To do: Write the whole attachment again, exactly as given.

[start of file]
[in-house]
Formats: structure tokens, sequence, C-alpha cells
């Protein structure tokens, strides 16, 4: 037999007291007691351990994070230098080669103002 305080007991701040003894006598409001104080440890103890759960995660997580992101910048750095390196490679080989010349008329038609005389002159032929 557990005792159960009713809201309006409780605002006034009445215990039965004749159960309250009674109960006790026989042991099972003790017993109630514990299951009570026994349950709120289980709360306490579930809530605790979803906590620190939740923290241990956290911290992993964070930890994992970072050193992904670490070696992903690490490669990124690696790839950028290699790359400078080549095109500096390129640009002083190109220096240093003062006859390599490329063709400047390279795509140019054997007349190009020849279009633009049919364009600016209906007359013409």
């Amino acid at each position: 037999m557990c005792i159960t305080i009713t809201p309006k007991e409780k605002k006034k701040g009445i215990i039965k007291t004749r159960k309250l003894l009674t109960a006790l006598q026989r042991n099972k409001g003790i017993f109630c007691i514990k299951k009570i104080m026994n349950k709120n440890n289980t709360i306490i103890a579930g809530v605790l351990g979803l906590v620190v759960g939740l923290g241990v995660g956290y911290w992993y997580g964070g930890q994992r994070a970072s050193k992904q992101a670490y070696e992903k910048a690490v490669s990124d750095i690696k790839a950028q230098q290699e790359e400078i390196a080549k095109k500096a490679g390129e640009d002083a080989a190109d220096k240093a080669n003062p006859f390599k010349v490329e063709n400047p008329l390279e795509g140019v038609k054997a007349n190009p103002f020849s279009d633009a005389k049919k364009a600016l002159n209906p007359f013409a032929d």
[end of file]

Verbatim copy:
[in-house]
Formats: structure tokens, sequence, C-alpha cells
């Protein structure tokens, strides 16, 4: 037999007291007691351990994070230098080669103002 305080007991701040003894006598409001104080440890103890759960995660997580992101910048750095390196490679080989010349008329038609005389002159032929 557990005792159960009713809201309006409780605002006034009445215990039965004749159960309250009674109960006790026989042991099972003790017993109630514990299951009570026994349950709120289980709360306490579930809530605790979803906590620190939740923290241990956290911290992993964070930890994992970072050193992904670490070696992903690490490669990124690696790839950028290699790359400078080549095109500096390129640009002083190109220096240093003062006859390599490329063709400047390279795509140019054997007349190009020849279009633009049919364009600016209906007359013409």
């Amino acid at each position: 037999m557990c005792i159960t305080i009713t809201p309006k007991e409780k605002k006034k701040g009445i215990i039965k007291t004749r159960k309250l003894l009674t109960a006790l006598q026989r042991n099972k409001g003790i017993f109630c007691i514990k299951k009570i104080m026994n349950k709120n440890n289980t709360i306490i103890a579930g809530v605790l351990g979803l906590v620190v759960g939740l923290g241990v995660g956290y911290w992993y997580g964070g930890q994992r994070a970072s050193k992904q992101a670490y070696e992903k910048a690490v490669s990124d750095i690696k790839a950028q230098q290699e790359e400078i390196a080549k095109k500096a490679g390129e640009d002083a080989a190109d220096k240093a080669n003062p006859f390599k010349v490329e063709n400047p008329l390279e795509g140019v038609k054997a007349n190009p103002f020849s279009d633009a005389k049919k364009a600016l002159n209906p007359f013409a032929d």